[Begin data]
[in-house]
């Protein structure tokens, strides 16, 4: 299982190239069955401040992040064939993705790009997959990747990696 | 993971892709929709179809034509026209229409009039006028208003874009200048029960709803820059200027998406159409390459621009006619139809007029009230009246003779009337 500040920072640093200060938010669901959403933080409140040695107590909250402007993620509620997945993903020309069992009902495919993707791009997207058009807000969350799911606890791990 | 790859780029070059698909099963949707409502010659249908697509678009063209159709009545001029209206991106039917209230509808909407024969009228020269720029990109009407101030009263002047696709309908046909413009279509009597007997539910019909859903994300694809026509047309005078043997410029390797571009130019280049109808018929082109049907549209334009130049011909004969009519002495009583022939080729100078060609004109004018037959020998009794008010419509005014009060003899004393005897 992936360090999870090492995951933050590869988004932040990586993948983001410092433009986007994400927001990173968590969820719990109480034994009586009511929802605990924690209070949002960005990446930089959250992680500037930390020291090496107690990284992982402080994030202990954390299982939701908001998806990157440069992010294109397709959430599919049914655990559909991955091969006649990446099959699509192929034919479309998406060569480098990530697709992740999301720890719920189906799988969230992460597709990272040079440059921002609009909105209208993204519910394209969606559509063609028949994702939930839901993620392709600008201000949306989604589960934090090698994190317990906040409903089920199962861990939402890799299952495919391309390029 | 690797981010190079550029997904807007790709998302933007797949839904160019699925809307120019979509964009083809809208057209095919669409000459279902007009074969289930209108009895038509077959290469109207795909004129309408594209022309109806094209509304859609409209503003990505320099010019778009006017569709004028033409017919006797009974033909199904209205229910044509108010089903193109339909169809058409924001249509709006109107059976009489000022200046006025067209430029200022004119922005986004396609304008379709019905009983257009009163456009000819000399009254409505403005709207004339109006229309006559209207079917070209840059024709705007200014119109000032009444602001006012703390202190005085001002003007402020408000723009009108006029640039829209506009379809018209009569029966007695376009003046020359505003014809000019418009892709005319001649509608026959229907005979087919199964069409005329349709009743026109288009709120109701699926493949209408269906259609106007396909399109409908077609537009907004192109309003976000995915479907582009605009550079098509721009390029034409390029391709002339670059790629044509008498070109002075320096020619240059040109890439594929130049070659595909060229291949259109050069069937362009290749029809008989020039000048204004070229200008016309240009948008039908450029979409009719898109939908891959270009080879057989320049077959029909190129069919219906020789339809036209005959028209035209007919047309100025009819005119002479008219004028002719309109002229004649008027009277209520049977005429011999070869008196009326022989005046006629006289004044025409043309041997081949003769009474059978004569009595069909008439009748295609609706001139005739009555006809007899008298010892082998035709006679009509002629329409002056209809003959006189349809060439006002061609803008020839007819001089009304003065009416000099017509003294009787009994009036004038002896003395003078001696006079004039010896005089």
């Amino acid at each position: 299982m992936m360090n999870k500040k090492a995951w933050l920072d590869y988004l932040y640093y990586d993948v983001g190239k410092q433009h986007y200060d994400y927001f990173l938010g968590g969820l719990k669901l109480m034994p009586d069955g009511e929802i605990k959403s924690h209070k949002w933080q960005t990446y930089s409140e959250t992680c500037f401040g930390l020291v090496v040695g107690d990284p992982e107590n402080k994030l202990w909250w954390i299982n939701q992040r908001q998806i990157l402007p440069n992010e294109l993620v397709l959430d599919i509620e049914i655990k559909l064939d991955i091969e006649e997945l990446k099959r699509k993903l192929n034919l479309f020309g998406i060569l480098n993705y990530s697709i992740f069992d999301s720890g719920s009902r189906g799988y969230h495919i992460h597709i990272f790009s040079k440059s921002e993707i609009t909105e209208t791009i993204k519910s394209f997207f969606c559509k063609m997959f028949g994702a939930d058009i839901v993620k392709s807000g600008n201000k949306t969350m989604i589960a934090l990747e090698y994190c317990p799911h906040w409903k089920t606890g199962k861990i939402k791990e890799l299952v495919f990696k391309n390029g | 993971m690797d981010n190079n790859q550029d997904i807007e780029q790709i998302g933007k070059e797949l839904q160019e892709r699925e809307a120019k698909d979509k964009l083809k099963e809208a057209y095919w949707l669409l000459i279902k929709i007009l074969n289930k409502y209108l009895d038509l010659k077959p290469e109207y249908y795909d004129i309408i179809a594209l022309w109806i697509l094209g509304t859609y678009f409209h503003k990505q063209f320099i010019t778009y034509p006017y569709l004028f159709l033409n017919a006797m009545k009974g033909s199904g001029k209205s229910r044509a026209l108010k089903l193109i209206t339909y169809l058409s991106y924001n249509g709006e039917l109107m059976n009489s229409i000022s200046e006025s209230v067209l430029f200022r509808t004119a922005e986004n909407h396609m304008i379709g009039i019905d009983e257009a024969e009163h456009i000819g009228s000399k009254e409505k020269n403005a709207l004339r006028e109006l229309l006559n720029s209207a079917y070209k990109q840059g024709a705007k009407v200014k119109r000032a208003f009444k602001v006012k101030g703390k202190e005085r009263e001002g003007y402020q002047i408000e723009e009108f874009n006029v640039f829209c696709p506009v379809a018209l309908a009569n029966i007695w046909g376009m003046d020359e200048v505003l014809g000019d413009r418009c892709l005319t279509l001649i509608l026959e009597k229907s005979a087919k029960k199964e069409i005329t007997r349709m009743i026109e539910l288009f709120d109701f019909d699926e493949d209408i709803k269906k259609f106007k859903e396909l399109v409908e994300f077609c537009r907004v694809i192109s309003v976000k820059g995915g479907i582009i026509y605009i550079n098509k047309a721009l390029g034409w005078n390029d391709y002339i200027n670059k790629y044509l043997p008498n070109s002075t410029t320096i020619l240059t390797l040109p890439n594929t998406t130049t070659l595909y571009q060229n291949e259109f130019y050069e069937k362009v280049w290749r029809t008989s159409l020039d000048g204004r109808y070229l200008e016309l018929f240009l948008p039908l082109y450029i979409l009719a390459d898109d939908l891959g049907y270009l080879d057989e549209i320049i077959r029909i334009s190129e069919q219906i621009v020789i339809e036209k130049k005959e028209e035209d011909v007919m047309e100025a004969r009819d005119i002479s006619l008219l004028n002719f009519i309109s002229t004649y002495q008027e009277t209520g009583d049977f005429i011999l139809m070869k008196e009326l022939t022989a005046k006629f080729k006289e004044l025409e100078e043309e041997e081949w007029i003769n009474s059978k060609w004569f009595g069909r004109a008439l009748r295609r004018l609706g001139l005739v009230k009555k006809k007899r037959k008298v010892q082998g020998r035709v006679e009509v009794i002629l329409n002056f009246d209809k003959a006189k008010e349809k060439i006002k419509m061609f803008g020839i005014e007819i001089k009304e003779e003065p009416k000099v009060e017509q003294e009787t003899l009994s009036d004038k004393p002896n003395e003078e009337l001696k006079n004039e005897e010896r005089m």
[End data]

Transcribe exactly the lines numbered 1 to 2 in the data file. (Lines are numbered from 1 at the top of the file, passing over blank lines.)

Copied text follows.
[in-house]
């Protein structure tokens, strides 16, 4: 299982190239069955401040992040064939993705790009997959990747990696 | 993971892709929709179809034509026209229409009039006028208003874009200048029960709803820059200027998406159409390459621009006619139809007029009230009246003779009337 500040920072640093200060938010669901959403933080409140040695107590909250402007993620509620997945993903020309069992009902495919993707791009997207058009807000969350799911606890791990 | 790859780029070059698909099963949707409502010659249908697509678009063209159709009545001029209206991106039917209230509808909407024969009228020269720029990109009407101030009263002047696709309908046909413009279509009597007997539910019909859903994300694809026509047309005078043997410029390797571009130019280049109808018929082109049907549209334009130049011909004969009519002495009583022939080729100078060609004109004018037959020998009794008010419509005014009060003899004393005897 992936360090999870090492995951933050590869988004932040990586993948983001410092433009986007994400927001990173968590969820719990109480034994009586009511929802605990924690209070949002960005990446930089959250992680500037930390020291090496107690990284992982402080994030202990954390299982939701908001998806990157440069992010294109397709959430599919049914655990559909991955091969006649990446099959699509192929034919479309998406060569480098990530697709992740999301720890719920189906799988969230992460597709990272040079440059921002609009909105209208993204519910394209969606559509063609028949994702939930839901993620392709600008201000949306989604589960934090090698994190317990906040409903089920199962861990939402890799299952495919391309390029 | 690797981010190079550029997904807007790709998302933007797949839904160019699925809307120019979509964009083809809208057209095919669409000459279902007009074969289930209108009895038509077959290469109207795909004129309408594209022309109806094209509304859609409209503003990505320099010019778009006017569709004028033409017919006797009974033909199904209205229910044509108010089903193109339909169809058409924001249509709006109107059976009489000022200046006025067209430029200022004119922005986004396609304008379709019905009983257009009163456009000819000399009254409505403005709207004339109006229309006559209207079917070209840059024709705007200014119109000032009444602001006012703390202190005085001002003007402020408000723009009108006029640039829209506009379809018209009569029966007695376009003046020359505003014809000019418009892709005319001649509608026959229907005979087919199964069409005329349709009743026109288009709120109701699926493949209408269906259609106007396909399109409908077609537009907004192109309003976000995915479907582009605009550079098509721009390029034409390029391709002339670059790629044509008498070109002075320096020619240059040109890439594929130049070659595909060229291949259109050069069937362009290749029809008989020039000048204004070229200008016309240009948008039908450029979409009719898109939908891959270009080879057989320049077959029909190129069919219906020789339809036209005959028209035209007919047309100025009819005119002479008219004028002719309109002229004649008027009277209520049977005429011999070869008196009326022989005046006629006289004044025409043309041997081949003769009474059978004569009595069909008439009748295609609706001139005739009555006809007899008298010892082998035709006679009509002629329409002056209809003959006189349809060439006002061609803008020839007819001089009304003065009416000099017509003294009787009994009036004038002896003395003078001696006079004039010896005089």